In October, a Christian bride-to-be, Nabila Bibi, was abducted by a Muslim man in Pakistan and forcibly converted to Islam. In May, a mob of Muslims burned Christian homes and a church and threatened to kill people after a mentally ill man was accused of burning pages of the Koran in one Pakistani town. And last year, a young, pregnant Christian woman and her Christian husband were burned to death by a Muslim mob in the Punjab province for committing blasphemy.

Religious rights groups say the deadly attacks in Pakistan are especially alarming because the Islamic country is a major recipient of U.S. assistance.

"As a country that receives considerable aid from the United States, blame for the continued failure to protect religious minorities in Pakistan lies both on the Pakistani Government and the U.S. Government," Barrans said.

"Our foreign policy toward Pakistan has failed in the most basic form - to utilize the leverage of aid to ensure protection for the persecuted minorities," she noted. "As the world faces the largest refugee migration in history, many of who flee from religious persecution, the United States would be wise to pressure Pakistan and other governments through conditional benchmarks in our aid packages. A failure to do otherwise is unacceptable and reflects a squandering of a very valuable tool in the U.S. toolbox against extremism."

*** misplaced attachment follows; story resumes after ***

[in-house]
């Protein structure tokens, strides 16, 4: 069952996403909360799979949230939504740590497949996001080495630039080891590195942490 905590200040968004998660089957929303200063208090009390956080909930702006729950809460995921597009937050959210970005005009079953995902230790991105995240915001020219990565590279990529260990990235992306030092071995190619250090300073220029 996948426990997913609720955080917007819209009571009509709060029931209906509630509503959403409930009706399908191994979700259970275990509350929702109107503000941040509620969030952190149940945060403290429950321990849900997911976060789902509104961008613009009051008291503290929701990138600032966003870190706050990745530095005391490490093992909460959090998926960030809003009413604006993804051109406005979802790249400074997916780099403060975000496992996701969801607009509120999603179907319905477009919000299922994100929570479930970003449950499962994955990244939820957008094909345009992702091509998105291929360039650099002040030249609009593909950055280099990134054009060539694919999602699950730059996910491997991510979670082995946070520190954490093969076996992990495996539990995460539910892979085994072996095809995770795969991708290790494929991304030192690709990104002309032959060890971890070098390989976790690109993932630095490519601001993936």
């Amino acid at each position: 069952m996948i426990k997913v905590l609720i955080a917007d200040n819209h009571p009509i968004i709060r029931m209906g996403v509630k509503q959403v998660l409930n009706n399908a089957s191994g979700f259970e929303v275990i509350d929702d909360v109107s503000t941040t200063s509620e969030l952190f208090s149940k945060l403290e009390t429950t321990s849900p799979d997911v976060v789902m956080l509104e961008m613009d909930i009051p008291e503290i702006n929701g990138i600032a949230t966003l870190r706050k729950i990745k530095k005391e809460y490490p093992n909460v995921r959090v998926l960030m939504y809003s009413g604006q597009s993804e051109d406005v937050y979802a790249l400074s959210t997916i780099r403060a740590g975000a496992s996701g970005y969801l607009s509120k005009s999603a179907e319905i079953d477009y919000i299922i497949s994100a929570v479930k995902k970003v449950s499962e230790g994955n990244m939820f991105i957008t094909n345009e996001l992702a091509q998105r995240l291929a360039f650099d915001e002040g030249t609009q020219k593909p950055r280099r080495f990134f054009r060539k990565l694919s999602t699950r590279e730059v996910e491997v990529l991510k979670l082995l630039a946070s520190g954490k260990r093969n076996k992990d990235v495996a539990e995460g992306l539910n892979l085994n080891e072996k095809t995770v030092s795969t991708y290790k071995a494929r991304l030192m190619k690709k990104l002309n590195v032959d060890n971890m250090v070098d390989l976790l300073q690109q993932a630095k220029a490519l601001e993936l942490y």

The State Department in July 2014 designated nine nations as CPCs under IRFA: Burma, China, Eritrea, Iran, North Korea, Saudi Arabia, Sudan, Turkmenistan, and Uzbekistan. The U.S. Center for International Religious Freedom released its annual report in April 2015, recommending these countries be re-designated as CPCs, and also called for eight additional designations: Central African Republic, Egypt, Iraq, Nigeria, Pakistan, Syria, Tajikistan, and Vietnam.

USCIRF said it was pleased the State Department included Pakistan in its most recent IRF report detailing religious persecution.

"The IRF Report is a comprehensive resource documenting religious freedom violations in almost 200 countries and territories and highlighting some of the thousands of prisoners of conscience who languish unjustly in prisons around the world solely because of their religion or belief," USCIRF Chairman Robert P. George said following the release of the State Department's report.

"We commend the State Department, particularly the Office of International Religious Freedom, led by Ambassador-at-Large David Saperstein, for the significant effort that went into compiling this report," George said.

"USCIRF urges the State Department to continue the current nine CPC designations," George continued. "We also urge the State Department to further expand its CPC list to reflect the severe violations occurring in other countries, such as Pakistan, which USCIRF has called the worst situation in the world for religious freedom for countries not currently designated by the U.S. government as CPCs."